A remake of George A. Romero’s 1973 film of the same name, The Crazies goes right to the source for tried-and-true terror.
The residents of Ogden Marsh, Iowa, have begun acting strangely: Dazed, out of it. Then they begin acting violently, killing mercilessly until eventually dying themselves.
As town sheriff David Dutton (Timothy Olyphant, Live Free or Die Hard) tries to figure out what’s going on, he also needs to keep his pregnant wife Judy (Radha Mitchell, Surrogates) safe from both the “crazies” and a government “cleanup” of the situation.
Things we liked about the movie:
1. The Crazies is legitimate nightmare fodder. Director Breck Eisner (Sahara) is able to capture the audience in lingering suspense, throwing some surprises at you without the movie becoming too jumpy. It’s violent and even gruesome, but without relying on the gore for shock value. And since these “crazies” are essentially zombies that know how to fire guns and light houses on fire, the threat level is consistently high throughout the entire film.
2. The cast was very well-assembled. Each actor specializes at what he or she does for this film. Olyphant as the protector who knows how to handle a gun, Mitchell as the not-quite-helpless damsel who makes a great screaming face, Joe Anderson (Across the Universe) as the loyal deputy with a screw or two loose, and Danielle Panabaker (Sky High) as the terrified teen, tearily asking, “Is this really happening?” Their performances really drive the horror home.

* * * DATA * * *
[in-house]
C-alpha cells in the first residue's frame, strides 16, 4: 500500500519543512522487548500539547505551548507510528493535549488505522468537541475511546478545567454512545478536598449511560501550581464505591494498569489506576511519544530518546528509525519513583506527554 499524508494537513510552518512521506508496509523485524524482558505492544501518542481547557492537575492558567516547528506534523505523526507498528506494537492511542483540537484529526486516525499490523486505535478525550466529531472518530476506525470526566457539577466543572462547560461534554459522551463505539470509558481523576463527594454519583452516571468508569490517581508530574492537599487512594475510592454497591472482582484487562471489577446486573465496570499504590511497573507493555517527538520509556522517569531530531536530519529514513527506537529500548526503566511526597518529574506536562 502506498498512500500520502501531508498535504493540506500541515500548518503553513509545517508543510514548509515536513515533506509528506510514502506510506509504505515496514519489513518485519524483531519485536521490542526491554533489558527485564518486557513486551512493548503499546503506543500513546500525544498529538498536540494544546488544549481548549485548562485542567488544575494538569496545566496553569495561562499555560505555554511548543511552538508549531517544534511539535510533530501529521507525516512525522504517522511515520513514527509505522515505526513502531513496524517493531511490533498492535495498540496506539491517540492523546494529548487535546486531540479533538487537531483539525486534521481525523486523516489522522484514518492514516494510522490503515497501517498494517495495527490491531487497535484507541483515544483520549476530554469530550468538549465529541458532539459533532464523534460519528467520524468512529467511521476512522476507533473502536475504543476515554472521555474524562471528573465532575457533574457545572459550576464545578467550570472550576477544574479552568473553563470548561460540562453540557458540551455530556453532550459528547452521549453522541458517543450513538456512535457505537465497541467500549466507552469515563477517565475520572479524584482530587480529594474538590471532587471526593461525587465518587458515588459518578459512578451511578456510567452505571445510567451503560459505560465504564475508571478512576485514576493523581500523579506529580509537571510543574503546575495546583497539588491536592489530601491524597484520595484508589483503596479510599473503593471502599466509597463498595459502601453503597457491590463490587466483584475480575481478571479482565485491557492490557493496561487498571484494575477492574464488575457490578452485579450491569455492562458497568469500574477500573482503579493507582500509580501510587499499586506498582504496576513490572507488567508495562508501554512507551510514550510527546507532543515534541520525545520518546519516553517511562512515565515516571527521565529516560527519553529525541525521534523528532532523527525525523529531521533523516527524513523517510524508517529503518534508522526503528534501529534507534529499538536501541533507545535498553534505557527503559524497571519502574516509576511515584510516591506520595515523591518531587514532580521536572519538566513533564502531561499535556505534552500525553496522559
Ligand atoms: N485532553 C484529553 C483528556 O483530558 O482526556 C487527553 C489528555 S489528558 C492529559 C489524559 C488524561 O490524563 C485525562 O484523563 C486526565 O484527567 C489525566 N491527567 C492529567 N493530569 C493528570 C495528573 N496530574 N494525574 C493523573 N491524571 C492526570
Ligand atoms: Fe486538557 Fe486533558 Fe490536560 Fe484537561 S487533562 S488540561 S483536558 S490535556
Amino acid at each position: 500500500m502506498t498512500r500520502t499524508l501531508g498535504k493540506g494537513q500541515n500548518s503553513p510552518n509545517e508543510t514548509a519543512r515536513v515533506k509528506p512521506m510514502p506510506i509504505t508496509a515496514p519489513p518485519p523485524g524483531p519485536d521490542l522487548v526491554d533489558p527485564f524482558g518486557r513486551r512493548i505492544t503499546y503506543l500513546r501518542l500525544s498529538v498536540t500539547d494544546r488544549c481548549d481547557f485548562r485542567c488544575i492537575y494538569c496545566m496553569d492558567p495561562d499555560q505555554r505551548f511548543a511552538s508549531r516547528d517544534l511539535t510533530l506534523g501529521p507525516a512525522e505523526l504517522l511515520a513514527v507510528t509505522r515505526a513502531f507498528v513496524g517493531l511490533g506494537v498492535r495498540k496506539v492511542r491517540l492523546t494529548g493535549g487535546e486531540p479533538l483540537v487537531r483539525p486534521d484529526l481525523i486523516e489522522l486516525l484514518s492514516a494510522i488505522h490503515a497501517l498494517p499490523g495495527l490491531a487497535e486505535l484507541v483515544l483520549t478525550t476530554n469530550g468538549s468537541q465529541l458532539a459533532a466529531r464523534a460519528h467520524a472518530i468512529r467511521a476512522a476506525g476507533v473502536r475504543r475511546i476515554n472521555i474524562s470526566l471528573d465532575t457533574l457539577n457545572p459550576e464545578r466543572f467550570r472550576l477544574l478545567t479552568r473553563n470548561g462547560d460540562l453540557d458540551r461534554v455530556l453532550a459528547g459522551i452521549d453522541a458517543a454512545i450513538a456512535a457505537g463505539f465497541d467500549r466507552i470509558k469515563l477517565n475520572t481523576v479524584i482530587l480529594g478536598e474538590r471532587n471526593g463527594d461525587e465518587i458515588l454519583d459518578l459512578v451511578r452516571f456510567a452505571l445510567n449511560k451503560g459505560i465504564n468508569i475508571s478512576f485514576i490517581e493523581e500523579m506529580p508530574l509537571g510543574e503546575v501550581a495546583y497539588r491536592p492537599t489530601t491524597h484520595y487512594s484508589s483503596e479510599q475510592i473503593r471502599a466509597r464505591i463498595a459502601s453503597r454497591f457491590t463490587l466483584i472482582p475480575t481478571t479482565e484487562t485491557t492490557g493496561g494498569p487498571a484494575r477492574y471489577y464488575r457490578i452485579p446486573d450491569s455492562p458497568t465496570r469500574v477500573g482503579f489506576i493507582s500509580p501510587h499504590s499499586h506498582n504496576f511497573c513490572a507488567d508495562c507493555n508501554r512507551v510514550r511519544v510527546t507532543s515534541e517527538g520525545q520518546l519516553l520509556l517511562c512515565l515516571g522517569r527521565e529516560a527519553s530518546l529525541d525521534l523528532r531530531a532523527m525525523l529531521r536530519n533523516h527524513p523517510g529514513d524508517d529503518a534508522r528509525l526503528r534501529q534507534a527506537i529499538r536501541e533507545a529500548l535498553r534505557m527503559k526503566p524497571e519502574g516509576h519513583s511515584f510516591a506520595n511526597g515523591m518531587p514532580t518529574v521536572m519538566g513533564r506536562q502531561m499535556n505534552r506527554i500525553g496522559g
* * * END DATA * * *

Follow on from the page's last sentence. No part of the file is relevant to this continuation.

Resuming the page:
3. The townspeople affected by the sickness had excellent makeup, complete with veins popping out of their faces and near inhuman eyes.
Things we disliked about the movie:
1. Even though we previously compared the “crazies” to zombies, the movie doesn’t follow a set of rules like zombie movies do. At one point our hero has an open wound that comes in contact with blood from an infected person, and if this were a zombie movie he’d become a zombie. But we had to remind ourselves this wasn’t a zombie movie. It was a little confusing.
2. The “crazies” were a little inconsistent in their lucidity as well. Most of them yelled or made no noise at all, but one infected woman spoke in complete sentences. It was also confusing.
3. There were some pretty gaping plot holes as far as logistics go. Our hero manages to get from Point A to Point B by the time the movie cuts to the next scene, and then they spend several days trying to get back from Point B to Point A. How did he get back so fast in the first place?
All in all, it’s good to see another legitimately scary Romero remake back in theaters again. Zombie films have become a little goofy of late, not that we don’t love “zomedies” like Shaun of the Dead and Zombieland, but we enjoy movies that get back to the basics.